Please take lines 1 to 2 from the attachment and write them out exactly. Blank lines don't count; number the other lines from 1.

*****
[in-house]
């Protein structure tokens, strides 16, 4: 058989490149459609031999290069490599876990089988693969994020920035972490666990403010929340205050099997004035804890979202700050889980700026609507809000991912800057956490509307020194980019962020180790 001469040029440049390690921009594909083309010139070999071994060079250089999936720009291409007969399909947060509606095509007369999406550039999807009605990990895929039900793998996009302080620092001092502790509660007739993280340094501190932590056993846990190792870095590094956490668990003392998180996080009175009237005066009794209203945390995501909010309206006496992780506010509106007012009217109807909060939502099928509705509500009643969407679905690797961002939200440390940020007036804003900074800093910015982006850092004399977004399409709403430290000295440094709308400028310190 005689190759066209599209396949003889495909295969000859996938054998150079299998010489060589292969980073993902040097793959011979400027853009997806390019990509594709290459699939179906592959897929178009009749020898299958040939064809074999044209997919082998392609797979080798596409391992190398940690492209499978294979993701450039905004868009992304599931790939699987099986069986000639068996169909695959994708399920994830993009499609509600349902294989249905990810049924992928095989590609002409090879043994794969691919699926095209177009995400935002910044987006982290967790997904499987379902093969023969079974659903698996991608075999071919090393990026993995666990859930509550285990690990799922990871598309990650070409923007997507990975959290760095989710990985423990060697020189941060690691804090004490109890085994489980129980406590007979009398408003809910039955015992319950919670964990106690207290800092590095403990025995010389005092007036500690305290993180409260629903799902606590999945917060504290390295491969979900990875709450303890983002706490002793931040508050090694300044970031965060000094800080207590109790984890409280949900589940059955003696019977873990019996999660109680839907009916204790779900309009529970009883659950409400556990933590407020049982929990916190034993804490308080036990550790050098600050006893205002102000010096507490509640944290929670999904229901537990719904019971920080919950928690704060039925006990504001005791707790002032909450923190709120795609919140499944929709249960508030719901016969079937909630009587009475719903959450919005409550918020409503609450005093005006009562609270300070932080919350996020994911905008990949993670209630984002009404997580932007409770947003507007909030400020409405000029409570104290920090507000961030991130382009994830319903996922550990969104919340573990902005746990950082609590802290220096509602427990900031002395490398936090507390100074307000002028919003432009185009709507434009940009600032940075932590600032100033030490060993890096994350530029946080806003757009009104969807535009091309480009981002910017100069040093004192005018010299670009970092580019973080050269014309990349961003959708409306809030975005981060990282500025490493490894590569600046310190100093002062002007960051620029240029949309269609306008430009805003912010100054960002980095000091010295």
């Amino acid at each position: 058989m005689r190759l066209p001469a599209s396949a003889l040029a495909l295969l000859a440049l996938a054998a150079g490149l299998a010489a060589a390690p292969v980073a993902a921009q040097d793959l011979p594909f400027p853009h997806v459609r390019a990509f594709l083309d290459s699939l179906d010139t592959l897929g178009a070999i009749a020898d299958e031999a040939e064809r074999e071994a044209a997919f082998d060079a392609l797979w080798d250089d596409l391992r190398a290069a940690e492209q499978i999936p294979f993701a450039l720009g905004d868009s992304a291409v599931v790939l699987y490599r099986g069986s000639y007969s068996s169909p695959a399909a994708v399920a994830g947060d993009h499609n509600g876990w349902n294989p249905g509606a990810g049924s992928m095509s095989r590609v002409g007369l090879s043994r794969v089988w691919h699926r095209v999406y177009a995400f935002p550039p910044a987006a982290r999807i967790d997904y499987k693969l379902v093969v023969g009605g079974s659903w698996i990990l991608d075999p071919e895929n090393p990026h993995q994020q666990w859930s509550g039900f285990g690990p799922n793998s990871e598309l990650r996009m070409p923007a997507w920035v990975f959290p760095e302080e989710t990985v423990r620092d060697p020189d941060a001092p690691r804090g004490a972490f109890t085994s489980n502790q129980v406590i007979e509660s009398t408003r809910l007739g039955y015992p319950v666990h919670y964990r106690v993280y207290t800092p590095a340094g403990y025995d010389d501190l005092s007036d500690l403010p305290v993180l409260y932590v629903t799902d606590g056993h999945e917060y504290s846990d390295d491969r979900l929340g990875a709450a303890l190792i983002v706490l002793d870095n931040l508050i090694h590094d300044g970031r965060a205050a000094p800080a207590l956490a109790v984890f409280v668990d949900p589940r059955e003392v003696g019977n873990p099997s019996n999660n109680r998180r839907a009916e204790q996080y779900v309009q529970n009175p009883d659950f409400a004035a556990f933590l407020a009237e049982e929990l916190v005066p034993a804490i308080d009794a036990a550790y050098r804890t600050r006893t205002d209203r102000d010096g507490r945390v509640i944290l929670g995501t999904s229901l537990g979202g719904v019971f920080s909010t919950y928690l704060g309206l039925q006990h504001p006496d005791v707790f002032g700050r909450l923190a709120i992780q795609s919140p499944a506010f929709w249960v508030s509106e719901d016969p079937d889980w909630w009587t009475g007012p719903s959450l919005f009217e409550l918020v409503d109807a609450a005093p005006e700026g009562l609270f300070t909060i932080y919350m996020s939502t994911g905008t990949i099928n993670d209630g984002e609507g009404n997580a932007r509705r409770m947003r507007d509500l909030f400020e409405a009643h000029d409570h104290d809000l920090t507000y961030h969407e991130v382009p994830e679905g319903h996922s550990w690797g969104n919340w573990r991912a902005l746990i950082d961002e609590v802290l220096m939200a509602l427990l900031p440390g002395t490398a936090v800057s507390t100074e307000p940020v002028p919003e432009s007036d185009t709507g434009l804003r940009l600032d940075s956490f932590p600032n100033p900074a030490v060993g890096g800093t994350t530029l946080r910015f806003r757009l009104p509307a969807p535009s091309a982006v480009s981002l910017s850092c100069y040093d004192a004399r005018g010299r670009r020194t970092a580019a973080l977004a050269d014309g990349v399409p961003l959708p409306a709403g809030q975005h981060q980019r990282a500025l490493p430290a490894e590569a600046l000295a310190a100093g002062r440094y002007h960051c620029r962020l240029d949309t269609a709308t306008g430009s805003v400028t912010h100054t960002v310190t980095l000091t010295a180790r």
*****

[in-house]
């Protein structure tokens, strides 16, 4: 058989490149459609031999290069490599876990089988693969994020920035972490666990403010929340205050099997004035804890979202700050889980700026609507809000991912800057956490509307020194980019962020180790 001469040029440049390690921009594909083309010139070999071994060079250089999936720009291409007969399909947060509606095509007369999406550039999807009605990990895929039900793998996009302080620092001092502790509660007739993280340094501190932590056993846990190792870095590094956490668990003392998180996080009175009237005066009794209203945390995501909010309206006496992780506010509106007012009217109807909060939502099928509705509500009643969407679905690797961002939200440390940020007036804003900074800093910015982006850092004399977004399409709403430290000295440094709308400028310190 005689190759066209599209396949003889495909295969000859996938054998150079299998010489060589292969980073993902040097793959011979400027853009997806390019990509594709290459699939179906592959897929178009009749020898299958040939064809074999044209997919082998392609797979080798596409391992190398940690492209499978294979993701450039905004868009992304599931790939699987099986069986000639068996169909695959994708399920994830993009499609509600349902294989249905990810049924992928095989590609002409090879043994794969691919699926095209177009995400935002910044987006982290967790997904499987379902093969023969079974659903698996991608075999071919090393990026993995666990859930509550285990690990799922990871598309990650070409923007997507990975959290760095989710990985423990060697020189941060690691804090004490109890085994489980129980406590007979009398408003809910039955015992319950919670964990106690207290800092590095403990025995010389005092007036500690305290993180409260629903799902606590999945917060504290390295491969979900990875709450303890983002706490002793931040508050090694300044970031965060000094800080207590109790984890409280949900589940059955003696019977873990019996999660109680839907009916204790779900309009529970009883659950409400556990933590407020049982929990916190034993804490308080036990550790050098600050006893205002102000010096507490509640944290929670999904229901537990719904019971920080919950928690704060039925006990504001005791707790002032909450923190709120795609919140499944929709249960508030719901016969079937909630009587009475719903959450919005409550918020409503609450005093005006009562609270300070932080919350996020994911905008990949993670209630984002009404997580932007409770947003507007909030400020409405000029409570104290920090507000961030991130382009994830319903996922550990969104919340573990902005746990950082609590802290220096509602427990900031002395490398936090507390100074307000002028919003432009185009709507434009940009600032940075932590600032100033030490060993890096994350530029946080806003757009009104969807535009091309480009981002910017100069040093004192005018010299670009970092580019973080050269014309990349961003959708409306809030975005981060990282500025490493490894590569600046310190100093002062002007960051620029240029949309269609306008430009805003912010100054960002980095000091010295």